Over the last couple of decades the Internet has revolutionised how we work, how we shop, how we communicate and how we consume media. In most regards it has made life quicker and easier, but it has also brought challenges and side-effects.
Technology may have made many tasks simpler, but it has also increased distractions and shepherded in more ways to procrastinate. You've probably noticed that while you can get many things done faster than ever, you spend a great deal of time doing nothing of worth.
In fact, rather than saving money, the widespread adoption of technology could be costing business dearly. Research shows that nearly two-thirds of employees spend work hours browsing sites unrelated to work - a surprising three per cent of them spending more than 10 hours a week actively avoiding work online. All of these wasted man hours add up, resulting in an average cost of almost $3,000 (£1,800) per employee each year.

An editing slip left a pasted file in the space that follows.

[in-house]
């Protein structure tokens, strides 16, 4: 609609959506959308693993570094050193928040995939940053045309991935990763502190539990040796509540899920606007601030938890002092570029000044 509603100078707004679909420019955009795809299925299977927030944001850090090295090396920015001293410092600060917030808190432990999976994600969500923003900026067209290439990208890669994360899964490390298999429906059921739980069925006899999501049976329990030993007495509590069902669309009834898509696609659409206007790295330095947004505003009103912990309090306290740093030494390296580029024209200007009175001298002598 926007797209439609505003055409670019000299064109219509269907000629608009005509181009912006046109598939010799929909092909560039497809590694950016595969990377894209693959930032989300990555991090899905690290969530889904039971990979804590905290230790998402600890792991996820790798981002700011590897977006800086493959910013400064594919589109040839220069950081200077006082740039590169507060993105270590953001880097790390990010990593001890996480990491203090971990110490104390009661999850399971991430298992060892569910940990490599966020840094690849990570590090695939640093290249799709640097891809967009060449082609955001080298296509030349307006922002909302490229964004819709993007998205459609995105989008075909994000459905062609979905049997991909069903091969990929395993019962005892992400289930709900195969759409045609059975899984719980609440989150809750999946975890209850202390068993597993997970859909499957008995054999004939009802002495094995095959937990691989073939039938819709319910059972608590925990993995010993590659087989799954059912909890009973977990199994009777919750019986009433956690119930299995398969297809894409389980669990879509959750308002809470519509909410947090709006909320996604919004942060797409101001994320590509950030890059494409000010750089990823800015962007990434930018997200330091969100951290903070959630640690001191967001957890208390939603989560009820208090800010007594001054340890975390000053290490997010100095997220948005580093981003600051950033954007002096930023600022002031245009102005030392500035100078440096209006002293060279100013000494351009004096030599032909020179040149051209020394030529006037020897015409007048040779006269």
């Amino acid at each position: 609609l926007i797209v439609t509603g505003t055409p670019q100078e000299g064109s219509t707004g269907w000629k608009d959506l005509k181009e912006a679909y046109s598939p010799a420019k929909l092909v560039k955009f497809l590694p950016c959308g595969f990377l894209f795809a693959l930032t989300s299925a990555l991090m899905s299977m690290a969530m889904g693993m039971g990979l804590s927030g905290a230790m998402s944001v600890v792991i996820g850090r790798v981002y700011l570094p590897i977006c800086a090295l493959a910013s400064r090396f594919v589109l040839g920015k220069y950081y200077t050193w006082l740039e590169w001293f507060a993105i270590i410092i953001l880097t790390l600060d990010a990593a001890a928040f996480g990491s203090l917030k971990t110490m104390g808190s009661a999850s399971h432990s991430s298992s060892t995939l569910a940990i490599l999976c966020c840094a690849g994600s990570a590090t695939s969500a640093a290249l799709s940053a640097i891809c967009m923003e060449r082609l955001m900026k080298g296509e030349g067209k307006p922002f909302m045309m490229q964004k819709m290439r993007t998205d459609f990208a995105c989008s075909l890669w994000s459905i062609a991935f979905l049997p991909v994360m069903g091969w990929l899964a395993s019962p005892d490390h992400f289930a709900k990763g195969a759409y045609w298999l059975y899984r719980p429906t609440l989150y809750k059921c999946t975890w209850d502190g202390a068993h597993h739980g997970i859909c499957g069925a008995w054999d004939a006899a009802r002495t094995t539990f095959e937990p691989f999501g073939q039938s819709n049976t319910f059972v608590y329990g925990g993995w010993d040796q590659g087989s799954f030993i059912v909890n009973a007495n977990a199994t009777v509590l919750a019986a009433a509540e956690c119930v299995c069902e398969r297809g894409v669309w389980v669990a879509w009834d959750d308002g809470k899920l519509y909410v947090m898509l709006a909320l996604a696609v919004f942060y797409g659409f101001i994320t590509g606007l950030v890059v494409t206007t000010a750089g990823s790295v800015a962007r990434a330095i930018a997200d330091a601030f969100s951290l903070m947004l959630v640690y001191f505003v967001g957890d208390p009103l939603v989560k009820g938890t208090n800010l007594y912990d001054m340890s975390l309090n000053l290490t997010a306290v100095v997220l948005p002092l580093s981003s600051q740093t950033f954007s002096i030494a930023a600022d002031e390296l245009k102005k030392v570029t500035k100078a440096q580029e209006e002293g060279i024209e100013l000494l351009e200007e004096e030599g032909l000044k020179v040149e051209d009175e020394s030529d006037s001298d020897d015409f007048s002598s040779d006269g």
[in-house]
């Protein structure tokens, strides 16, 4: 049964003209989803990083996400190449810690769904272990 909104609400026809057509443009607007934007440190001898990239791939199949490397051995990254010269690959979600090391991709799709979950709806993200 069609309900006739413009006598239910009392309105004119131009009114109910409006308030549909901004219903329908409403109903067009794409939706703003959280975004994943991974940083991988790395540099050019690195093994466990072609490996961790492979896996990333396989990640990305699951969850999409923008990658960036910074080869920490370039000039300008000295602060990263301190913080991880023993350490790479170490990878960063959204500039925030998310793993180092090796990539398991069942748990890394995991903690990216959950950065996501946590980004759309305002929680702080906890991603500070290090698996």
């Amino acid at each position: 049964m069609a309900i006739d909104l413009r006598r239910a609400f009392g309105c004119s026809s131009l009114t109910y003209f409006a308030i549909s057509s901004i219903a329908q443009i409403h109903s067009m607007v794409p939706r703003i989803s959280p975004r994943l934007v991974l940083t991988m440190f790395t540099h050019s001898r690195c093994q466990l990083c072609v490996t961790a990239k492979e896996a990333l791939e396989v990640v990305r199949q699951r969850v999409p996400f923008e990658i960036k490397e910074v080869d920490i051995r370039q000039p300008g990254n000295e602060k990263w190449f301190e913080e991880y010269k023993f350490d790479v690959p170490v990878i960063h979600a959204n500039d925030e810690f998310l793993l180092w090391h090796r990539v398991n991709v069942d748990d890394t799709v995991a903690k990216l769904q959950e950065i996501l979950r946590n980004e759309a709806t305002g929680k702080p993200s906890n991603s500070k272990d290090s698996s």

But it's not just websites that are a distraction. Research found that just 14 per cent of emails are crucial to work and 62 per cent of people found that dealing with unnecessary messages was one of the down sides of using email as a means of communication. A surprising finding is that, on average, workers spend 4 hours - or half the working day - handling emails.
Technology has, of course, also resulted in some effective time-savers. For example, using e-signatures can cut document turnaround time by as much as 90 per cent and having mobile access to CRM applications has seen productivity rise by 15 per cent.